The electrolytic membrane according to the present invention can be used in, for example, a primary battery, a secondary battery, an electrochromic device, a high efficient capacitor, a sensor, a concentration and desalting of a water, brine electrolysis by an ionexchange method, water hydrolysis, a fuel cell, donnan dialysis, a concentration of hydrogen, and a memory device, etc. In these electrochemical processes, electrical energy consumed or power generating energy is substantially related to the ohmic loss due to electric resistance, and therefore, an electrolyte membrane having a lower electric resistance is desired. The electric resistance R(Ω) of a membrane is represented by the formula
where l stands for a thickness of the membrane (cm), A stands for a sectional area (CM2), and K is a proportional constant that is an electric resistance of a cube having a unit length (cm) of each side, and is referred to as specific resistance (Ω·cm). As a practical characteristic value, an effective resistance R' (Ω·cm2) is used, that is a resistance for a unit area of a membrane.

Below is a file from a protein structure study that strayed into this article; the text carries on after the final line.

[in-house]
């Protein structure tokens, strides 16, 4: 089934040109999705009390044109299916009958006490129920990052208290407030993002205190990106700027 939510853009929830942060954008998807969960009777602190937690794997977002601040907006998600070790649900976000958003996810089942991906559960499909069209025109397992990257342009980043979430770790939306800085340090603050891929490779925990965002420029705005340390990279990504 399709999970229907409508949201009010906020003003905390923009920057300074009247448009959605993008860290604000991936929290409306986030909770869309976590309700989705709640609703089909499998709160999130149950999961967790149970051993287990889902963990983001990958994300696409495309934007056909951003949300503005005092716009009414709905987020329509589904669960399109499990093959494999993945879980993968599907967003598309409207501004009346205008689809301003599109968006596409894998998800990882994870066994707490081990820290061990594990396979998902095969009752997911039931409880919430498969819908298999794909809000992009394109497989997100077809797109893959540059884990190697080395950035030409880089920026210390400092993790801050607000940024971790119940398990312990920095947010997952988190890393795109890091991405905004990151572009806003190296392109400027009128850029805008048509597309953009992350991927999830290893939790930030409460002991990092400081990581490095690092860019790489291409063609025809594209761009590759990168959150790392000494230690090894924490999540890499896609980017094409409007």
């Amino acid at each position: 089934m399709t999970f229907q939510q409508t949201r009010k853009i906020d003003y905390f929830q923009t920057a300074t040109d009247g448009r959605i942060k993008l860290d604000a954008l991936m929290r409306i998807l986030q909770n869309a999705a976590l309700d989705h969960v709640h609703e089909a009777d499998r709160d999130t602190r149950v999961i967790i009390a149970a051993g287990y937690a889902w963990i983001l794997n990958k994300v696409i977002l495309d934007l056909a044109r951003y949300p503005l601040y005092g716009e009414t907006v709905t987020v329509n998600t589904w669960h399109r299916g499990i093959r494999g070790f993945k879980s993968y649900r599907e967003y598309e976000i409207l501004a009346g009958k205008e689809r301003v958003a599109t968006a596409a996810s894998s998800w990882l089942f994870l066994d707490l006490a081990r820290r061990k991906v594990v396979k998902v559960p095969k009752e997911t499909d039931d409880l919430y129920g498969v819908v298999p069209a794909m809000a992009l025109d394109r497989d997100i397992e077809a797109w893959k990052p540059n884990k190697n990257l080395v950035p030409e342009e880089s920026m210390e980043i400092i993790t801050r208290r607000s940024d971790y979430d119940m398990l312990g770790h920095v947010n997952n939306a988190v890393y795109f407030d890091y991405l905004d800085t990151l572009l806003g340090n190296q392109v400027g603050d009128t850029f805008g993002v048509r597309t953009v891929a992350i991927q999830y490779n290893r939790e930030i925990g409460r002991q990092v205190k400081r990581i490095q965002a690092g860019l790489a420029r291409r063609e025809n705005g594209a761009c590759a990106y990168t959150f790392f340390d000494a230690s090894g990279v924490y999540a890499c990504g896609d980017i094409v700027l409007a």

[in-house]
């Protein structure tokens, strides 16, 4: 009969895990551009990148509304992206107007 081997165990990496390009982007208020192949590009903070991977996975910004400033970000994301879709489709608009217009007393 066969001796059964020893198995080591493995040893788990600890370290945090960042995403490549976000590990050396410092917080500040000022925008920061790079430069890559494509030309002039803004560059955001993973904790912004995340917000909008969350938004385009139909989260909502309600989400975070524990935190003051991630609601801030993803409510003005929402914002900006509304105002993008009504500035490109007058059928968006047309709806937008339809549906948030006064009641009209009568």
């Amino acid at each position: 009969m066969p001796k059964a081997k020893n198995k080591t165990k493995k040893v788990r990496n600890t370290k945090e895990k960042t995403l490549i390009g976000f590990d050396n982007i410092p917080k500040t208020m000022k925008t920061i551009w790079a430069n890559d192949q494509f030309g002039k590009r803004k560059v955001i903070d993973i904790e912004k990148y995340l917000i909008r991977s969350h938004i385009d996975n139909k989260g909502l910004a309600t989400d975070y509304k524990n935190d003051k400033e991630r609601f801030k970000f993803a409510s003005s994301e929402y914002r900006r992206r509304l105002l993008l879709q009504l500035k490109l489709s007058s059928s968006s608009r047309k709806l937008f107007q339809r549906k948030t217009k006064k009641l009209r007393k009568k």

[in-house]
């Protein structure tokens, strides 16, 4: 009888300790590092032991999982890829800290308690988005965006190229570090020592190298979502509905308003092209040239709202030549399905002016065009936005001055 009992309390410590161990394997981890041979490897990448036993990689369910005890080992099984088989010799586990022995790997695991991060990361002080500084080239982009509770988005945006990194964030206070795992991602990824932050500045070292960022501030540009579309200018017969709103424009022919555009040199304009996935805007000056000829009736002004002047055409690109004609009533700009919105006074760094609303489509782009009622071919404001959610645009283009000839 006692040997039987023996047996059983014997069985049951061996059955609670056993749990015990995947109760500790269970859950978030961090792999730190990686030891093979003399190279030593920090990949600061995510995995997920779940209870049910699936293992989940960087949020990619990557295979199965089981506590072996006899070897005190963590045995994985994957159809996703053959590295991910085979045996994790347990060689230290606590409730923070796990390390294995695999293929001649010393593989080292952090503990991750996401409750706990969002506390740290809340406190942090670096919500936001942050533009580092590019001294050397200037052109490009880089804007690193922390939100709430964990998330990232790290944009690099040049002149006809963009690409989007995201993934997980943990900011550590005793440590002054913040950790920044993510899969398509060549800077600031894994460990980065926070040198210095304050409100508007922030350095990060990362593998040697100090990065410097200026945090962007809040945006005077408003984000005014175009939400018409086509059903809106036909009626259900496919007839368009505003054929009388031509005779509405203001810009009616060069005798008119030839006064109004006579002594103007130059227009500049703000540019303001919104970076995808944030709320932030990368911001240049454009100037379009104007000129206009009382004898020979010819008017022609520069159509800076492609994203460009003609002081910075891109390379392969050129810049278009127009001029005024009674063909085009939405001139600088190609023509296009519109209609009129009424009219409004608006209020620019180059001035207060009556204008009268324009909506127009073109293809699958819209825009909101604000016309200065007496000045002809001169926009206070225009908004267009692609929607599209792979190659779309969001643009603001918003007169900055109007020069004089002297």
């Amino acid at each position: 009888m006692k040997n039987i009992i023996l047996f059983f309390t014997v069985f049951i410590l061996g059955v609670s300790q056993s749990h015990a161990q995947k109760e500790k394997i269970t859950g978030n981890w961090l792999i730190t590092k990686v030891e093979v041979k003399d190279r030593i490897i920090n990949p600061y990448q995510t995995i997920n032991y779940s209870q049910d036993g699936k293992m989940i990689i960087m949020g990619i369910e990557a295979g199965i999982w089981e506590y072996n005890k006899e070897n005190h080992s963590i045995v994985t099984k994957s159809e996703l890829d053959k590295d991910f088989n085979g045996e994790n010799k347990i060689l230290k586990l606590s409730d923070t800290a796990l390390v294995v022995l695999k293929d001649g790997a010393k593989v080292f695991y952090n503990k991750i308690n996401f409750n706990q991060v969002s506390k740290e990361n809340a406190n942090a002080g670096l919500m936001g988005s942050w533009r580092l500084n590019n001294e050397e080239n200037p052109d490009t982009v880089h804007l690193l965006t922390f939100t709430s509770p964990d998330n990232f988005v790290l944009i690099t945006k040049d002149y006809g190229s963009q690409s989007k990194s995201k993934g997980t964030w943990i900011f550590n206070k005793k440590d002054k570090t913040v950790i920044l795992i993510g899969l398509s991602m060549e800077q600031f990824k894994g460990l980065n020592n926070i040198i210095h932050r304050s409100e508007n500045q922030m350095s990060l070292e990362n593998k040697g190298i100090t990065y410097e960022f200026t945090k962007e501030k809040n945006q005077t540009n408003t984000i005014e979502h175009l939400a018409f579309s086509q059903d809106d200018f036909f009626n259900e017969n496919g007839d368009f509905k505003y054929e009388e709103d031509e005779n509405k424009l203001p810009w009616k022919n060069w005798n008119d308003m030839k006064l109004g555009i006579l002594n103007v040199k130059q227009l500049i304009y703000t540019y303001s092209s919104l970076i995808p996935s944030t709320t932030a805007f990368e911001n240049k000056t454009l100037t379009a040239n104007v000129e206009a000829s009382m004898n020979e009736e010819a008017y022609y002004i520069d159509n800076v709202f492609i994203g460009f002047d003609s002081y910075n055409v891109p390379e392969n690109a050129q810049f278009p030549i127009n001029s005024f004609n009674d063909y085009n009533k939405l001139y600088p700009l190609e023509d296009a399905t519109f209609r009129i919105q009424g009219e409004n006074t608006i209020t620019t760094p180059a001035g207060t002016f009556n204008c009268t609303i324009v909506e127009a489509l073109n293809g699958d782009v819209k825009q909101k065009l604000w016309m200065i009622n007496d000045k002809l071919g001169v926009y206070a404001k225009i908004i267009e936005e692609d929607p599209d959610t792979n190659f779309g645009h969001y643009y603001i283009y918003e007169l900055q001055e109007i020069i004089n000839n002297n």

The effective electric resistance of an electrical conductive membrane is determined by the specific electric resistance and the membrane thickness, as shown in the above formula, but also depends on the temperature or contaminants. From the practical viewpoint, the value of R' at room temperature must be low, and preferably an immobilized electrolyte membrane of a polymer electrolyte has an effective electric resistance of less than 1000 Ω·cm2, for example, even if formed as a large area membrane. Also, preferably an immobilized electrolyte membrane of an ion-exchange resin has an effective electric resistance of not more than 1 Ω·cm2, more preferably not more than 0.8 Ω·cm2.